That sci-fi future? It’s already here.
Korea Creative Content Agency (Kocca) kicked off its first Immersive Content Festival (ICF) on Thursday to run until today at M Contemporary, an art gallery inside the Le Meridian Seoul Hotel in southern Seoul. The ICF was held as a part of the government’s content innovation plan announced earlier this year, during which President Moon Jae-in vowed to fund and support content creators in Korea, develop immersive content using the latest technology and export Korean content to enhance shin Hallyu, or the new Korean wave.
“As you all know, immersive content is expanding into various territories and genres, and it’s becoming a staple source of growth for future Korean industry,” said Kim Young-jun, president of Kocca.
“It has already been recognized during the recent Korea-Asean summit as shin Hallyu content. Our 5G communication infrastructure will allow people to connect faster, but immerse deeper into the content […] The government had stated its goal is nurturing immersive content, and Kocca vows to give unwavering investment and support for immersive content to leap into the future.”
SKT showed off its 5G technology during the ceremony with its “5GX Multi-view” technology. Using the tech, music fans can choose a particular member of a group to follow alongside a wider view of the whole group. The carrier showed off the system with performances from girl group Lovelyz and rookie band AfterMoon on Thursday.
During the three-day run, ICF allows visitors to try all of the latest immersive content. There are 20 immersive content projects that have been funded by Kocca, and 19 VR projects that were chosen to compete for the agency’s VRound contest are on display. Four partners - “Beat Saber Arcade” by SKonec, “AI War” and “Saving a Cat” by xorbis and “Helios” by Finger Eyes - also contributed their works.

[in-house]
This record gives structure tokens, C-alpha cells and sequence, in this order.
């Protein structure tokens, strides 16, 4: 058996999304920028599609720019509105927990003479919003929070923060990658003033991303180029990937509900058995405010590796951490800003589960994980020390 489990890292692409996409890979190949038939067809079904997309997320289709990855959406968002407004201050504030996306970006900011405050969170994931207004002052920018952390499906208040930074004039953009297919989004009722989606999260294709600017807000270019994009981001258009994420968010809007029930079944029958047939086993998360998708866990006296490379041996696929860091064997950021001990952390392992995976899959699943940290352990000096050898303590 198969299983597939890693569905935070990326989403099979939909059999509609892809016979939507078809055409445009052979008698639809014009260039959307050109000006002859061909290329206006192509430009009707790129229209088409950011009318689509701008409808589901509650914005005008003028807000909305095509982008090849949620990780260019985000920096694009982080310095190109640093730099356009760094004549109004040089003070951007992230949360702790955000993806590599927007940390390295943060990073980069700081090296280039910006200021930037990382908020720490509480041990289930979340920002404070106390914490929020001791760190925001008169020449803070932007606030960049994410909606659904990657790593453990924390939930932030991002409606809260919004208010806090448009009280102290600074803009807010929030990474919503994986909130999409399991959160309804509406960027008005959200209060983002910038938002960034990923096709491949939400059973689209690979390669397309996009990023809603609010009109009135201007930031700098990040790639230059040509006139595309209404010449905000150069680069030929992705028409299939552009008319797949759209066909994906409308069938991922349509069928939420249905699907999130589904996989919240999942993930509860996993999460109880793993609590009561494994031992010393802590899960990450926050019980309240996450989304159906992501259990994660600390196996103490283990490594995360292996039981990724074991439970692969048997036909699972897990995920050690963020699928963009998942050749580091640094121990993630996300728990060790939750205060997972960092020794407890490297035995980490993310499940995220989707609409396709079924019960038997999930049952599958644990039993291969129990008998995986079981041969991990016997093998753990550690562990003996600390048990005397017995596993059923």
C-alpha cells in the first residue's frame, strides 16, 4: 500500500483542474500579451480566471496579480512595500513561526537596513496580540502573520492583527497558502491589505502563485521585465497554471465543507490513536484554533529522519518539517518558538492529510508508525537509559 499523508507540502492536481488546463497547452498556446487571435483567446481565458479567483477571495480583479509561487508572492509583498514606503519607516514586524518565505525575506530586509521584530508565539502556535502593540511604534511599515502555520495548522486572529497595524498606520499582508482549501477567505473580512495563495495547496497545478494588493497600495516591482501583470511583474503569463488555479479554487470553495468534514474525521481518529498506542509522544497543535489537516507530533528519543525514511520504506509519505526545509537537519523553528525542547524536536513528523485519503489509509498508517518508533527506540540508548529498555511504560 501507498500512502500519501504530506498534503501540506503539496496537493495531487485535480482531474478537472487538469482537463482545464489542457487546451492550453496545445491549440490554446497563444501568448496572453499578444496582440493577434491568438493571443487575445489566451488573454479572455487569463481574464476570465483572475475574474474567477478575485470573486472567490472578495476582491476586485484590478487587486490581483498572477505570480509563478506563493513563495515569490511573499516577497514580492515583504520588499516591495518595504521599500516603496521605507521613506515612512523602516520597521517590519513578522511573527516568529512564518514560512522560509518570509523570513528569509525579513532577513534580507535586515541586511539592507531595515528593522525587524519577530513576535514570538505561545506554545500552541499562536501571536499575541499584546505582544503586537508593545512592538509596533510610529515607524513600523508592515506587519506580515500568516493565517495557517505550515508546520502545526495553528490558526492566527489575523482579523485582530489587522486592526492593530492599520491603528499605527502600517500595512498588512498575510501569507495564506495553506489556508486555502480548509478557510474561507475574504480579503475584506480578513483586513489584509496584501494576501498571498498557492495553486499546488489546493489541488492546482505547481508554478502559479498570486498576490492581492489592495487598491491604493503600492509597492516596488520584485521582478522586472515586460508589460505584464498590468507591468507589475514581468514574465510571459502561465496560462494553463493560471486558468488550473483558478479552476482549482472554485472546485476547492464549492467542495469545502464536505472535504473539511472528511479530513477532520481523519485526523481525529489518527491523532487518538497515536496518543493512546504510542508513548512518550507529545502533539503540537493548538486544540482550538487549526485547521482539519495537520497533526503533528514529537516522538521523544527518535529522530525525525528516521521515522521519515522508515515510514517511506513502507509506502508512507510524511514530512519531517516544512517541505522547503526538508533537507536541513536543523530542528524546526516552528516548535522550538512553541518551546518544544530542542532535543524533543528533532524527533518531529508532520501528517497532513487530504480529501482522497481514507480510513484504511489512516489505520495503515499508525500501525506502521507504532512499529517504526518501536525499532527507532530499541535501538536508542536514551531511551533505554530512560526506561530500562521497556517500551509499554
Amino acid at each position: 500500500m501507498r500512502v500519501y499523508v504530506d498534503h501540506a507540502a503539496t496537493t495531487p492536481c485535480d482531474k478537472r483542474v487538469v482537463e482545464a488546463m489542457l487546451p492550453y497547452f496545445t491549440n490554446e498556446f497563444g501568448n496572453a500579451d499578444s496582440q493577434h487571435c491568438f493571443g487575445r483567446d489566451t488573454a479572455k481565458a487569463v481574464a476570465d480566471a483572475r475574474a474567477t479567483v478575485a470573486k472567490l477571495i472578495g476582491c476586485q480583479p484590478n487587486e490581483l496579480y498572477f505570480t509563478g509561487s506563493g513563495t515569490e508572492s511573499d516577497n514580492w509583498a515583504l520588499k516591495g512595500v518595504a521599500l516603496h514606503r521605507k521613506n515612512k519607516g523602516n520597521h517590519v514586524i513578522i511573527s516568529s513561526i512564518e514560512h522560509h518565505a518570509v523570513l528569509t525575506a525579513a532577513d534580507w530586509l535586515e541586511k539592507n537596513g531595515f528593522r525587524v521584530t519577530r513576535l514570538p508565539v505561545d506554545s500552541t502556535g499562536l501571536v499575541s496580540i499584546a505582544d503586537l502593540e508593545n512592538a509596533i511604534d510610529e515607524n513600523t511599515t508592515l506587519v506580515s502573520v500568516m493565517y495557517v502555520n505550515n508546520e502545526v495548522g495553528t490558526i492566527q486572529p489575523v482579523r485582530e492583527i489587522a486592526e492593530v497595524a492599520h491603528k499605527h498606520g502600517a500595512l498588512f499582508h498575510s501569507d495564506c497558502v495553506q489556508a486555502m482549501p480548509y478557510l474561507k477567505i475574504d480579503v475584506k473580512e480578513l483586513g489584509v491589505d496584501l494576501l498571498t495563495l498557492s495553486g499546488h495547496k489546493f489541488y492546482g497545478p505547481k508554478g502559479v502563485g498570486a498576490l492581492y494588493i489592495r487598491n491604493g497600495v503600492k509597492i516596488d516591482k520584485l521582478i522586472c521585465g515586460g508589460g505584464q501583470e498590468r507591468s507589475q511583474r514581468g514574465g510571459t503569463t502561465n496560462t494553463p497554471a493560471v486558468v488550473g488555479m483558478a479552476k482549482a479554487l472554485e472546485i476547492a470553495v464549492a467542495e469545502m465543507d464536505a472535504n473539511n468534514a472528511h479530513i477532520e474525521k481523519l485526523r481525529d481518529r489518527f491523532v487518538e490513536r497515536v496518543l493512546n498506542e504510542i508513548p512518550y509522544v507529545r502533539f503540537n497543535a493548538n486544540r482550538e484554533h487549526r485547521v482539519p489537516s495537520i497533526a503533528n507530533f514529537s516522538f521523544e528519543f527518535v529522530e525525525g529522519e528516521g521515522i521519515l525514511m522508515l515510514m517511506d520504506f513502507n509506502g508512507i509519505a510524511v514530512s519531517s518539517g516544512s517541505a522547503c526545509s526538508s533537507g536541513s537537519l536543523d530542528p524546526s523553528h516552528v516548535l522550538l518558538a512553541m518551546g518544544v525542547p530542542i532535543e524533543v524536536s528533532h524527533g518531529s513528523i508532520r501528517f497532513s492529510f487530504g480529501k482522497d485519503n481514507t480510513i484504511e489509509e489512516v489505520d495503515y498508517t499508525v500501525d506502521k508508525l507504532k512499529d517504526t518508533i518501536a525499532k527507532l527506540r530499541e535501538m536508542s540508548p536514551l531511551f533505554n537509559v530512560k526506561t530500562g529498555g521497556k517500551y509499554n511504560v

“I was really excited to be asked [by Kocca] and I honestly jumped at the chance,” he told the Korea JoongAng Daily ahead of his speech. “I’ve never been to Korea before, and this is one of the places that is the most interesting in the world right now for this kind of work.”
Likening immersive content to a dance, Stewart explained that people do not consume cultural content the way they used to. While he started out his career as a science fiction writer, writing novels was a process in which he spoke and the reader listened.
“Now, instead, it’s ‘I speak and you react,’” he said. “So when I’m a novelist, creating art is like making food. I’m a chef and I present the food to you. You can decided whether you like it or not. But when I’m working in immersive, it’s more like a ball room dance. I come up to you and ask, ‘Would you care to dance?’ If you care to dance, then we dance together. If you don’t, nothing happens.”
Stewart, born in 1965, started out as a novel writer in the late 1980s, but transitioned into writing - or rather, creating - interactive fiction.
In 2001, he penned “The Beast,” an alternate reality game that not only narrated a certain story, but changed its plot according to different choices made by the readers. Since then, he has been pioneering the field of interactive fiction and alternate reality games. So for him, immersive content isn’t something out of the future where it’s just about how the technology advances to achieve high-end graphics or images, it’s technology that’s with us here and now as a tool to deliver a story to the next generation.
“I don’t think you have to have a VR headset to have immersive content. I don’t think you have to have video consoles to have it either. I do think that the content that responds to the user will be the defining form of entertainment in the 21st century, the way films and games were for the 20th century,” he said.
Quoting his friend, writer William Gibson, Stewart added, “The future is already here, it’s just unevenly distributed. And that future has been here [in Korea] longer than anywhere else. Nowhere in the world is better set up for that than here.”
BY YOON SO-YEON [email@example.com]